Whether there was excessive force used or not was a question for the jury, not for the Court. The defendant’s testimony was fuller than that of the prosecutor, But was not contradicted by him, and taking.it to.be true,, as his Honor assumed, and as must be done on the virtual demur*653rer to ber evidence, these are tbe facts: Two strangers, one of them a white man, came to the defendant’s home; she invited the latter in politely, and gives him her rocking-chair; without showing any credentials, he demands pay for her bedstead; upon her saying she had no' money and asking him to wait till her husband came, tbe prosecutor jumps up violently, and swearing he would take the bedstead or go to. hell trying, he throws her table-cloth and underskirt on the floor. She tells him to let her things alone. As she was ironing,, presumably those things were freshly washed and nicely starched and ironed, and he must have known that to throw them on the floor would rouse her ire. Then he laid his profane hands on the paraphernalia of her bed and began to throw back the bed clothes and to. lift the mattress, all of which would speedily have gone, of course, upon the floor. The defendant would not have been a woman if she had stood that. She seized her little boy’s baseball bat and told him to let her things alone and leave the house, when he squared off at her, drawing back his fist, and called her “a damned fool,” whereupon very naturally she batted the back of his head. It was probably a “left-fielder,” for the prosecutor soon after-left that field. The counsel for the prosecutor tells us he left because he did not wish to provoke a difficulty. It is doubtful if he could do more to provoke a woman, which is sometimes worse, and it would seem that he left rather than to-collect another installment on the batting.
The woman was in her own house. If her evidence is true,, and it must be so taken on this appeal, she treated the prosecutor politely, and he returned her politeness by swearing, throwing her things on the floor, throwing back the bed clothes and mattress, and avowing his intention to carry off' her bedstead, at the direst hazard to his soul, and drawing-back his fist at her, and cursing her when again told to desist. It can not be said, asi a matter of law, with two men againsi her, and in her own house, she used excessive force in pro--*654tecting ber person, ber borne and ber property. In view of bis violent conduct and language, and refusal to bebave or to leave, could sbe bave secured ber rights in ber own borne or bis departure by tbe use of less force? Could sbe with safety to ber person bave laid bands on bim more gently? If, on another trial, tbe evidence being tbe same, it shall be held that this was excessive force, a jury must so declare it. This Court can not.
Sir Edward Coke (3 Inst., 162) says: “A man’s bouse is bis castle, et dornas sua, cuique tuiissimum refugium/’ which last is a literal quotation by bim from tbe famous Corpus Juris Civilis of Justinian, and is to be found in tbe Pandects, lib. II, tit. IY, De in Jus Vocando. And another great lawyer and statesman, whose name is borne with honor by two of our counties, William Pitt, Earl of Chatham, used this ever memorable expression: “Tbe poorest man may in bis cottage bid defiance to- all tbe forces of tbe Crown. It may be frail; its roof may shake; the wind may blow through it; tbe storms may enter; tbe rain may enter — but tbe King of England can not enter. All bis forces dare not pass tbe threshold of the ruined tenement.” Tbe old colored woman knew naught of legal lore, but sbe bad an instinctive sense of ber rights, and, by means of tbe wooden wand touched to tbe back of witness’ bead, she communicated electrically to bis brain the same conception more effectually than if sbe bad read to bim the above citations.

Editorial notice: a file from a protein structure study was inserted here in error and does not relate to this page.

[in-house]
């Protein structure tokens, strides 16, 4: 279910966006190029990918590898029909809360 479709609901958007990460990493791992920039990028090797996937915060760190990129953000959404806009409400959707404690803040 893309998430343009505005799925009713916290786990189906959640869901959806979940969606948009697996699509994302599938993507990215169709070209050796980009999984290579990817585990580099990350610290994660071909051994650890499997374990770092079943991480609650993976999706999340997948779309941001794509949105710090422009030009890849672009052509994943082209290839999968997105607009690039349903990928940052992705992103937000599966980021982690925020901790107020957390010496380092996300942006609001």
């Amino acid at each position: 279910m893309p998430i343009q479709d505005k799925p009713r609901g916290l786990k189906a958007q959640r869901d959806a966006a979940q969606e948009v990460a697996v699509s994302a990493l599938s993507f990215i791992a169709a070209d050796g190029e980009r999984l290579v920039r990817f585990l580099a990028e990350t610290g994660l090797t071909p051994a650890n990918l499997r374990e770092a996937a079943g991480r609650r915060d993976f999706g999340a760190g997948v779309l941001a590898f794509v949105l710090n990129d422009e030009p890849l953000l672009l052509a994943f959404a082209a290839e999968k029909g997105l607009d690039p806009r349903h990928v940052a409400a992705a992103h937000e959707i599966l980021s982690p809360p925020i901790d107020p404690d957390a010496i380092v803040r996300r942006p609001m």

This home was an bumble one; tbe bedstead on which defendant slept may not bave been fully paid for, but tbe prosecutor bad no' right to enter that home and misbehave, or refuse to leave when ordered out, still less to carry off any property therefrom, unlessi be bad been an officer with a legal precept so to do, and tbe occupant of that home bad tbe right to use sufficient force to make him leave and to abandon bis attempt to carry off tbe bedstead, and to stop bis handling of tbe other *655property — in short, to make him “leave her things alone,” as the defendant repeatedly told him -to do.
Whether the force used by the defendant was excessive is matter for a jury. Indeed, if this evidence is to be believed, the prosecutor was a law-breaker, and is himself in jeopardy of the judgment for his violence and his defiant disregard of the rights of the defendant. Suppose this defendant had been white, and the prosecutor a negro man. The law is impartial, and extends the same protection to all alike.